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by Den-Fi

My Mechanical Machinations - A Keeb Story [Part 2]

Ok, Den is a seasoned keyboard enthusiast now. Where do we go from here?

Back to the beginning – Store bought rubber domes

I know, I know. You are scratching your head right now. Den, you just spent 2700 words telling me how wonderful custom keyboards are. What are you doing with your life?!

If I am perfectly honest, I do not mind taking a step backwards. Life is filled with side quests that serve to enhance the journey. There is so much to explore, that sometimes you walk right by something that would have changed your life. This is not something nearly that dramatic, but you get the point.

Topre is a Japanese brand, but has come to be the term for electrostatic capacitive non-contact keyboards in the same way one calls an adhesive bandage a Band-Aid. Just as I completely ignored tactile and linear MX switches, I similarly discarded the cries of “Topre will change your life!” form hardcore enthusiast friends. I like to narrow my focus, so I made note of its existence, and carried on. With most of my MX adventures out of the way, I finally decided to take the Topre side quest.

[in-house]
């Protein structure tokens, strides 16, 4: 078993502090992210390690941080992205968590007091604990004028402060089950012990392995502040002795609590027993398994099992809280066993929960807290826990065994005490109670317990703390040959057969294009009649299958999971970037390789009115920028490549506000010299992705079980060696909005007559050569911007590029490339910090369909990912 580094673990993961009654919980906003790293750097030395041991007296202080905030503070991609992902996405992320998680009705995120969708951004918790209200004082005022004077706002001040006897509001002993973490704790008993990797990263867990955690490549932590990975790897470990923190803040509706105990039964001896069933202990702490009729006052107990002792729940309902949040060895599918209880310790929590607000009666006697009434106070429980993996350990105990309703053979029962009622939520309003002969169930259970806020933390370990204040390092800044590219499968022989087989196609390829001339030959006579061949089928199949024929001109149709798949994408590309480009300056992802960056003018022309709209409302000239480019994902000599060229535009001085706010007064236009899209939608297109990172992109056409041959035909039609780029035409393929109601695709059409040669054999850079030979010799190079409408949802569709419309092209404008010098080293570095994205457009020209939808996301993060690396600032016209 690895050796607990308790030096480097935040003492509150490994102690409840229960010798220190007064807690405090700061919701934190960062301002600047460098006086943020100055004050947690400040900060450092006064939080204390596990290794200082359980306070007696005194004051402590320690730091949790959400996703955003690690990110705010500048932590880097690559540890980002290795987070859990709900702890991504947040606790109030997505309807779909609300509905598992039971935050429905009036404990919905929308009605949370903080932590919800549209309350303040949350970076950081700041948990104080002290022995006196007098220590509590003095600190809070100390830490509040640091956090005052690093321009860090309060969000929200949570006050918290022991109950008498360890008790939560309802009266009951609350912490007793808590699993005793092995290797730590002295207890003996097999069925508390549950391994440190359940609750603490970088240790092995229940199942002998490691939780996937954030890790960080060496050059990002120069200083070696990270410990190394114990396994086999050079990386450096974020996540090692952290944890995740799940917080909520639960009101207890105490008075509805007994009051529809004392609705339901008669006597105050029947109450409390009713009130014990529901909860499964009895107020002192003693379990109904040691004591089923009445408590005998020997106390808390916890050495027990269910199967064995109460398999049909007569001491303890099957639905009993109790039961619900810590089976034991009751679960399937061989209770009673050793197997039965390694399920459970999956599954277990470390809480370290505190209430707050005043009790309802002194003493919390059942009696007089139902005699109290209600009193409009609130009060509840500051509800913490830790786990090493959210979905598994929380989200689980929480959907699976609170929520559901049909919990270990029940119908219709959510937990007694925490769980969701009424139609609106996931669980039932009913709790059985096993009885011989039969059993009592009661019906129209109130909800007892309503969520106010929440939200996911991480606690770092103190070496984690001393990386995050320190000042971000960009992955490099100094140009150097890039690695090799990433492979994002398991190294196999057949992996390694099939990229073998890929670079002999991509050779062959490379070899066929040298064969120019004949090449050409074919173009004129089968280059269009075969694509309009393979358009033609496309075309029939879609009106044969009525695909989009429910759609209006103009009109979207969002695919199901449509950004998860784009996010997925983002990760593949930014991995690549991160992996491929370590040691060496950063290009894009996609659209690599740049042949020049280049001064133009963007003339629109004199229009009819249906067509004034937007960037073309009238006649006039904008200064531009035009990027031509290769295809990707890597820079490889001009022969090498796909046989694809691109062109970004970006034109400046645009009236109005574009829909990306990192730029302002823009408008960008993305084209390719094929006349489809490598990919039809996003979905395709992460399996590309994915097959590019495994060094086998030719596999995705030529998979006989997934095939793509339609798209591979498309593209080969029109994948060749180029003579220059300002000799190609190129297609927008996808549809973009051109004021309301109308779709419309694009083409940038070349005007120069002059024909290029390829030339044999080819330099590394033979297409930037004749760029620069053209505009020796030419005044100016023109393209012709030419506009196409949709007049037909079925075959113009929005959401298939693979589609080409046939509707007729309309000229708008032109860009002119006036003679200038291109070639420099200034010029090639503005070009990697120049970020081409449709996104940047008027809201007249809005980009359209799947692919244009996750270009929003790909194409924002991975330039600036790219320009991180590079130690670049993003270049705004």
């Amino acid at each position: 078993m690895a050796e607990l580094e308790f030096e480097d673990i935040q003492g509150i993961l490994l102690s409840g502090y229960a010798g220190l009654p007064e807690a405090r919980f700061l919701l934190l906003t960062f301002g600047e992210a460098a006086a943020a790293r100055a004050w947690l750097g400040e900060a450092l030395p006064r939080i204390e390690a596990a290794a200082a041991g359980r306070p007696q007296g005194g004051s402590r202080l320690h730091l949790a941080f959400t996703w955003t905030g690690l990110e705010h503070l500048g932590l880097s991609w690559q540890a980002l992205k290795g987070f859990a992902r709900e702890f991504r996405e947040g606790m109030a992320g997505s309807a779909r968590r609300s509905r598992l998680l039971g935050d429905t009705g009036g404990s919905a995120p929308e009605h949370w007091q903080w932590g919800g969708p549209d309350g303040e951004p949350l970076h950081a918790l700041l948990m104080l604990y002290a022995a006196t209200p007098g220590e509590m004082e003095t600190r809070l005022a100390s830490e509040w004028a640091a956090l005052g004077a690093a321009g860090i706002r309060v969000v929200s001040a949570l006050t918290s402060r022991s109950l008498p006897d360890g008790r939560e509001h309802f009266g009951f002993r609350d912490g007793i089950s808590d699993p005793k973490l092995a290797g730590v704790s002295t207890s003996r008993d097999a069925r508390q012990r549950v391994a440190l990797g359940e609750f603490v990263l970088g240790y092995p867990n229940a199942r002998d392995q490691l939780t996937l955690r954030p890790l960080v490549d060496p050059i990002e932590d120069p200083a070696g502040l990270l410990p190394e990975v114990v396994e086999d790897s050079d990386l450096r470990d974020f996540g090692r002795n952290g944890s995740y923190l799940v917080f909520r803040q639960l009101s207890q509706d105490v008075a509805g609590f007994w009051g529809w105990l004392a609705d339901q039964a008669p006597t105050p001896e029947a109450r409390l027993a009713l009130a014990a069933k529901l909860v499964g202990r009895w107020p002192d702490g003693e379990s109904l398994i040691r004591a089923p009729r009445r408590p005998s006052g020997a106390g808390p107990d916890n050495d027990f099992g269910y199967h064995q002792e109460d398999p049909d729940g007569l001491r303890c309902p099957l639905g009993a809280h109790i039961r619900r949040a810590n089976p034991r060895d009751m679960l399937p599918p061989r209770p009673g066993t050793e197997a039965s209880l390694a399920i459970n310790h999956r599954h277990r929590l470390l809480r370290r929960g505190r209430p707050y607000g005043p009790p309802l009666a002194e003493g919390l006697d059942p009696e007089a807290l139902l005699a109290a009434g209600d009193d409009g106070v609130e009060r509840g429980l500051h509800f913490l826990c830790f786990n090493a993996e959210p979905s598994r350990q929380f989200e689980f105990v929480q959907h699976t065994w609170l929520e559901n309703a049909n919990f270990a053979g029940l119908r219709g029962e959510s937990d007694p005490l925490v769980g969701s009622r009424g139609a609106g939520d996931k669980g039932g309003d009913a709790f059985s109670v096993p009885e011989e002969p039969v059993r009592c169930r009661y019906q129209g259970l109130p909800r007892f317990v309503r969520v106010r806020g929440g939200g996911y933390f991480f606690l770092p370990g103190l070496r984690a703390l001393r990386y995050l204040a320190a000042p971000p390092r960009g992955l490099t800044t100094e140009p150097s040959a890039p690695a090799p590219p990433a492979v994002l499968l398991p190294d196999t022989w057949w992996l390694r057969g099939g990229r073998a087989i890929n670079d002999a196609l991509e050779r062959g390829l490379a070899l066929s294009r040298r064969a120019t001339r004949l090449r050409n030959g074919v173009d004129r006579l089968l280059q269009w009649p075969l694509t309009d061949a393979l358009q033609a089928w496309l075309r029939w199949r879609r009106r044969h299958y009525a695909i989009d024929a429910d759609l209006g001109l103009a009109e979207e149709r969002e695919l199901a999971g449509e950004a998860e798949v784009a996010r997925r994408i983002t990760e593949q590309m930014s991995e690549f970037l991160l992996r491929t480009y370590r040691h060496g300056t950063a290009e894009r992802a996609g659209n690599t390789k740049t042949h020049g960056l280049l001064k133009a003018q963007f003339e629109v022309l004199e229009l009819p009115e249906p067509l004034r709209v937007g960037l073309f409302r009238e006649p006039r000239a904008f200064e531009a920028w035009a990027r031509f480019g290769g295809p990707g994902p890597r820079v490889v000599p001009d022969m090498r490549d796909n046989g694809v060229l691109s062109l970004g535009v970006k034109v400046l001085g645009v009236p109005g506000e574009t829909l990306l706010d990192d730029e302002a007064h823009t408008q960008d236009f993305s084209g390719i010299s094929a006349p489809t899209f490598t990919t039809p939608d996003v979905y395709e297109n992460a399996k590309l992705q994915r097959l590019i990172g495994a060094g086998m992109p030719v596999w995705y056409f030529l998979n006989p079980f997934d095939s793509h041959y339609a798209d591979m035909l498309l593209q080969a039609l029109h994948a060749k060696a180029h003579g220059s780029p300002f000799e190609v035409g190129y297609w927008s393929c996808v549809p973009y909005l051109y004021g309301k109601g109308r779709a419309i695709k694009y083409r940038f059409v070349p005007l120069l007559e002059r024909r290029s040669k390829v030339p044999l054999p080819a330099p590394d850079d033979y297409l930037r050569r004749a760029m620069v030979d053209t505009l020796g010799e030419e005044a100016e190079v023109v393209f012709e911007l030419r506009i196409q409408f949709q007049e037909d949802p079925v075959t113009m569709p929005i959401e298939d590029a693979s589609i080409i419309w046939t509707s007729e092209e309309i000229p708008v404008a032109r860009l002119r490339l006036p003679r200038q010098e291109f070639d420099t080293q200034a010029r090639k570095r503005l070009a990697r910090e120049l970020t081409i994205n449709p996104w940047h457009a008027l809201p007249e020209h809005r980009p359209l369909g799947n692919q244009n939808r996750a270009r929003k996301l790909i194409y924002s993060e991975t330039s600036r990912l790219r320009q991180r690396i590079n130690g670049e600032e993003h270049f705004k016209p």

I looked at my options. RealForce, Leopold, Happy Hacking Keyboard, and a host of other offshoots. One thing was distinctly absent. Custom built options. Custom cases, keycaps, custom “switches.” Nothing was jumping out at me. I searched for a bit and had many inquiries for the most vocal of my Topre friends. The reality was bleak. Electro capacitive keyboards use stems that are not compatible with MX keycaps—generally. The exceptions to the rule are few, but when you find boards like the Cooler Master Novatouch and the Realforce RGB, you find them discontinued. They seemed to be slightly ahead of their time and a niche within a niche, so they died off.